So not only has the PSF been largely taken over by the ratepayer, the means provided to cover it could be shaky.

But how likely is that?
A couple of professional reviews of the CST’s cashflow projections have been done. Those reviews described the predicted cashflows as “not conservative”. In other words they thought the Trust was being overly optimistic about what the place could earn. So the reviewers reduced the cash quantum of some assumptions, and even after that they still reckoned there were “significant risks” that even the reviewers’ reduced predicted revenues would not be achieved. Indeed the reviews concluded that there is very real chance that the stadium will run at a considerable loss. And that’s after Council and its companies (read ratepayers) have paid the bill for interest on the main borrowing and depreciation. After all, almost no stadium anywhere in the world makes a profit.

And it gets worse. The changes made to the design to reduce construction cost, like no synthetic turf reinforcing and no dividing curtain at the east end, also reduce the stadium’s useability. So it’s earning power is also reduced.

Anyway by the time the money promised in those seating contracts and sponsorships has started coming in, the Council will own the stadium, and the PSF obligations will have been passed to Council. It will be Council’s job to find the money, the so-called PSF, and make the place pay, if it can.
How on earth can that be called PSF?

The worst case is the combined effect of the two possibilities: PSF revenue shortfalls and a blow-out in GMP could see double digit rate rises for years just to stay where we are! No possibility of anything else being afforded. You can forget other capital projects.

In that case the cost to ratepayers over the 22 odd years it takes to pay this off are likely to be much, much higher than the $66 per annum for the average residential ratepayer that is so often quoted. That is the very real risk this project carries.

I am deeply concerned about that risk of increased cost: either from increased construction cost and operating deficits or both.

But I am even more concerned by the cavalier way the Council, of which I am a member, has treated this community. I am deeply embarrassed to acknowledge that:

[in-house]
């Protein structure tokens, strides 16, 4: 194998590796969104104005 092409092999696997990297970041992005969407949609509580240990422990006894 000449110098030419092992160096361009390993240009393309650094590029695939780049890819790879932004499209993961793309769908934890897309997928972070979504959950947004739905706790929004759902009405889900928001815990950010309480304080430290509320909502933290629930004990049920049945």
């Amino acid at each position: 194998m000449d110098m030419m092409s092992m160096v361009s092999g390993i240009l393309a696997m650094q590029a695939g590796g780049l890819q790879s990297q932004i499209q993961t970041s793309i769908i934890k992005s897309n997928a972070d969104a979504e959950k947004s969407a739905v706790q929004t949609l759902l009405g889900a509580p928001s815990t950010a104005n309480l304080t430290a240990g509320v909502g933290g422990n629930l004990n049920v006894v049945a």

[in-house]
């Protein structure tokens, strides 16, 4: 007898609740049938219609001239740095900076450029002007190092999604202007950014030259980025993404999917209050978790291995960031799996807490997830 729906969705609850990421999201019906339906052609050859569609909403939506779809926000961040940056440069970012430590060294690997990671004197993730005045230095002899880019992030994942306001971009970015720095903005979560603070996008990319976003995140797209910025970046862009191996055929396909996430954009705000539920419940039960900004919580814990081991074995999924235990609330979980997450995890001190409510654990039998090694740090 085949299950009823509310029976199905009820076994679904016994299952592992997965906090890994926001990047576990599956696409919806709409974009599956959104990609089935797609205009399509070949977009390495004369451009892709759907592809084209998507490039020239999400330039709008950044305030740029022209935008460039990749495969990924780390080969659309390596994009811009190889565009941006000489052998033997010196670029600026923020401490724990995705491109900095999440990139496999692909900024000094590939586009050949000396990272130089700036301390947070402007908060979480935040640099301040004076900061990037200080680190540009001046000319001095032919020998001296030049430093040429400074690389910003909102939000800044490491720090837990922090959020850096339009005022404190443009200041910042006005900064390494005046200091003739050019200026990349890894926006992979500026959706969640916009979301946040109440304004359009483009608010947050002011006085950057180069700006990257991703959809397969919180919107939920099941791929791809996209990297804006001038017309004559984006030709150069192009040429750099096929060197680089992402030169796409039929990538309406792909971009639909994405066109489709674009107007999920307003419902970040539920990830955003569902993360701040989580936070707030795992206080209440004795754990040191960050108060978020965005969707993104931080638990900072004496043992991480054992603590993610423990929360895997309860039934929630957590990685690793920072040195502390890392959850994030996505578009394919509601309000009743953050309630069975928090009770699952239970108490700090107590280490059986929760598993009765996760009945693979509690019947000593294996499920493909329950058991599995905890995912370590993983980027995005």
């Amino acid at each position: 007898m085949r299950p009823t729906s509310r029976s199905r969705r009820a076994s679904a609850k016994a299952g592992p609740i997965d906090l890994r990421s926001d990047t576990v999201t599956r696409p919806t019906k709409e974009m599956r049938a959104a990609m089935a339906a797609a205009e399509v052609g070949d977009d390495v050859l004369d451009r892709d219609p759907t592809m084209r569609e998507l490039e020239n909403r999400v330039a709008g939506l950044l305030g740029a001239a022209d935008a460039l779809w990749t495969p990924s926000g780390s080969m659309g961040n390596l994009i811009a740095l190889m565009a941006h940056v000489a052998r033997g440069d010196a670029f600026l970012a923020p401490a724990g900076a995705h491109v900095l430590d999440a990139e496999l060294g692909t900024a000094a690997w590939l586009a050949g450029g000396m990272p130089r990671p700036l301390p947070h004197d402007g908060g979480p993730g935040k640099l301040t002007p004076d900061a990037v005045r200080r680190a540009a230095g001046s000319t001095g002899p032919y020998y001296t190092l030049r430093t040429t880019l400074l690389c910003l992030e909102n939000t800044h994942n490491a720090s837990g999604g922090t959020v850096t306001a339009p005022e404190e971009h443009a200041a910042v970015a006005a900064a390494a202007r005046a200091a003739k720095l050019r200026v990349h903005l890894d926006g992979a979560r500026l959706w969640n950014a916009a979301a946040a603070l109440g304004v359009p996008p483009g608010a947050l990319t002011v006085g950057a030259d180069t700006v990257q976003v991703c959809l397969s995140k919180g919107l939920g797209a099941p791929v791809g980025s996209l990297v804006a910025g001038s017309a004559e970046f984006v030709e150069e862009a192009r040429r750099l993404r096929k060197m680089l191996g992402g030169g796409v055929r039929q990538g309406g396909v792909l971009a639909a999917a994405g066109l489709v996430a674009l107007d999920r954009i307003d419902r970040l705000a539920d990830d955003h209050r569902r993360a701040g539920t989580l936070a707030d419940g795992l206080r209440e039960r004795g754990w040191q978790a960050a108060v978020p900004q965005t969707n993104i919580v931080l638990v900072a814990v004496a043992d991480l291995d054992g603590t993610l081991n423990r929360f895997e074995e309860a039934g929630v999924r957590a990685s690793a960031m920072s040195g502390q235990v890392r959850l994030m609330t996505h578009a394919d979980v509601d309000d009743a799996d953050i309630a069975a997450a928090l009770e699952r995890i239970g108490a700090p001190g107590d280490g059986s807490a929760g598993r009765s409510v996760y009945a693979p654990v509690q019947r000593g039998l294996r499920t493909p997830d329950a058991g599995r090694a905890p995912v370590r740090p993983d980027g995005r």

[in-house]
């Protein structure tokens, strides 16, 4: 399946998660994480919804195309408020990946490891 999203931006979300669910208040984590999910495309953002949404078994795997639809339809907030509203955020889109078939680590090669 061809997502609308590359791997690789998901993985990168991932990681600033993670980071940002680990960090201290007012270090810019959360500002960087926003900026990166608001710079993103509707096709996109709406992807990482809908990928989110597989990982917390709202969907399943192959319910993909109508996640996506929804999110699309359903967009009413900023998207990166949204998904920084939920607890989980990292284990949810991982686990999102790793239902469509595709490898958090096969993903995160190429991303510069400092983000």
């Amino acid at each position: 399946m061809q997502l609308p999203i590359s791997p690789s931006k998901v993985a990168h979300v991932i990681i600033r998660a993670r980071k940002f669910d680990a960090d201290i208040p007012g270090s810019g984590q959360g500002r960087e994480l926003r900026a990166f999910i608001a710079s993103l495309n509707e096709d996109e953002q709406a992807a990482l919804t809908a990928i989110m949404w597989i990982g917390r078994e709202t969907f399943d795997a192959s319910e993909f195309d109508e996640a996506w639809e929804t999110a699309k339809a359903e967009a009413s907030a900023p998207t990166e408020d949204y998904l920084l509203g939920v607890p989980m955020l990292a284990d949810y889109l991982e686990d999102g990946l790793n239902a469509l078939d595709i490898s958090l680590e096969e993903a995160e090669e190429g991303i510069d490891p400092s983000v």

• Assurances have not been honoured.
• Conditions designed to give the public confidence that risks were being contained, have not been met. Indeed risks have been allowed to escalate.
• Promises have not been kept.
• And the community has not been listened to. And I’m sorry to say it looks as if a deaf ear will continue to be turned your way. The projected spending for the stadium is contained in the draft annual plan currently going out for consultation with, and submissions from, the community. “We want to hear what you think.” You are told.

But despite that and despite all the changes to this project in the last year: its funding problems, its increased costs and liabilities and ratcheting risks; despite all of the clamorous protest, letters to the newspapers, submissions to Council, and overwhelmingly negative survey results; it is quite possible that a contract for construction will be signed before a single one of your submissions is heard.

I wonder how this community can have confidence that they are being listened to, that their opinions, their interests and most importantly their futures are cared about, when this project continues to be rammed through regardless of so many ominous indicators, changes for the worse, unachieved targets and greatly heightened risks; all of which ratepayers will ultimately have to pay for.

What can you do? Council needs to know the weight of your opinion. Tell us. Make submissions. And send Council a message that we can’t mistake.

[ends]

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### ODT Online Tue, 15 Mar 2011
Extras for stadium approved
By David Loughrey
Forsyth Barr Stadium extras with a combined cost of $5.15 million have been approved by the Dunedin City Council. The funding has been described by Mayor Dave Cull as an “underwrite”.
Read more

Related Post and Comments:
11.3.11 Stadium funding

Posted by Elizabeth Kerr

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Adding duress, Christchurch #eqnz

WHAT IF? CORRECTION

This post has been changed on receipt of information from Christchurch to confirm The Press mis-reported which building had been demolished in Hereford Street.

On Friday, a week-long moratorium on demolition was announced for Christchurch, a pause… it didn’t save the Old Trust and Loan building,
and the Olympia building.

Copy supplied:

“Unfortunately Saggio di Vino has gone and they had done so much to try and save it since the first quake. The most appalling thing though is that as well as demolishing the old Trust and Loan building over the weekend – an important Mountfort commercial building, which was badly damaged and probably had to come down, but should have been taken apart carefully – they also demolished the strengthened Olympia building next door which housed Vivace, a popular café.